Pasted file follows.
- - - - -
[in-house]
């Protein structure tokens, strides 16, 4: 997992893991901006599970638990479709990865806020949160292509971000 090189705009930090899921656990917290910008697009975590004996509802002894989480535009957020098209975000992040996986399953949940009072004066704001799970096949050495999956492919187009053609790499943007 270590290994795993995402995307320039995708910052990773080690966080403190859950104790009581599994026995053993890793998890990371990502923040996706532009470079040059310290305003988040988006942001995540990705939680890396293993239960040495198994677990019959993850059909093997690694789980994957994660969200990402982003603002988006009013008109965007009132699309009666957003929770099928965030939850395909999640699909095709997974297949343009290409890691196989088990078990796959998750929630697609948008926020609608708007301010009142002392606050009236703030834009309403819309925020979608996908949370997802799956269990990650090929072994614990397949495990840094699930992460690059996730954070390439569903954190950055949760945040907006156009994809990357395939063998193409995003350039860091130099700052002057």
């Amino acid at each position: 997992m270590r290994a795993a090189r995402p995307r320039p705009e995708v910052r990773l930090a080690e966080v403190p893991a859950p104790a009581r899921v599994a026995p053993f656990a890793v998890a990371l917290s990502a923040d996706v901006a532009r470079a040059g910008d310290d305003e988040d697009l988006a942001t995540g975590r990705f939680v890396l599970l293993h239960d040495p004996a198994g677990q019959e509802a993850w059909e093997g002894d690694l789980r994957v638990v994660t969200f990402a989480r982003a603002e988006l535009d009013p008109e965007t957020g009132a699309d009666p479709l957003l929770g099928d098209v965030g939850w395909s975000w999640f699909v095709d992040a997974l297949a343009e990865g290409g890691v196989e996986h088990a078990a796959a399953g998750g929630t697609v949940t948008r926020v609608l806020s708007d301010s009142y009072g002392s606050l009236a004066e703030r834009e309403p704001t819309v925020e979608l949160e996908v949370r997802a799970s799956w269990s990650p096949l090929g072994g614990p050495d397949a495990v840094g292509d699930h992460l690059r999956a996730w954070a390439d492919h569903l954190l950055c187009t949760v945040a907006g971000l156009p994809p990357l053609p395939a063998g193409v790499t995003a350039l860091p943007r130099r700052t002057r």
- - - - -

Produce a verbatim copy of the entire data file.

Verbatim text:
[in-house]
């Protein structure tokens, strides 16, 4: 997992893991901006599970638990479709990865806020949160292509971000 090189705009930090899921656990917290910008697009975590004996509802002894989480535009957020098209975000992040996986399953949940009072004066704001799970096949050495999956492919187009053609790499943007 270590290994795993995402995307320039995708910052990773080690966080403190859950104790009581599994026995053993890793998890990371990502923040996706532009470079040059310290305003988040988006942001995540990705939680890396293993239960040495198994677990019959993850059909093997690694789980994957994660969200990402982003603002988006009013008109965007009132699309009666957003929770099928965030939850395909999640699909095709997974297949343009290409890691196989088990078990796959998750929630697609948008926020609608708007301010009142002392606050009236703030834009309403819309925020979608996908949370997802799956269990990650090929072994614990397949495990840094699930992460690059996730954070390439569903954190950055949760945040907006156009994809990357395939063998193409995003350039860091130099700052002057």
């Amino acid at each position: 997992m270590r290994a795993a090189r995402p995307r320039p705009e995708v910052r990773l930090a080690e966080v403190p893991a859950p104790a009581r899921v599994a026995p053993f656990a890793v998890a990371l917290s990502a923040d996706v901006a532009r470079a040059g910008d310290d305003e988040d697009l988006a942001t995540g975590r990705f939680v890396l599970l293993h239960d040495p004996a198994g677990q019959e509802a993850w059909e093997g002894d690694l789980r994957v638990v994660t969200f990402a989480r982003a603002e988006l535009d009013p008109e965007t957020g009132a699309d009666p479709l957003l929770g099928d098209v965030g939850w395909s975000w999640f699909v095709d992040a997974l297949a343009e990865g290409g890691v196989e996986h088990a078990a796959a399953g998750g929630t697609v949940t948008r926020v609608l806020s708007d301010s009142y009072g002392s606050l009236a004066e703030r834009e309403p704001t819309v925020e979608l949160e996908v949370r997802a799970s799956w269990s990650p096949l090929g072994g614990p050495d397949a495990v840094g292509d699930h992460l690059r999956a996730w954070a390439d492919h569903l954190l950055c187009t949760v945040a907006g971000l156009p994809p990357l053609p395939a063998g193409v790499t995003a350039l860091p943007r130099r700052t002057r």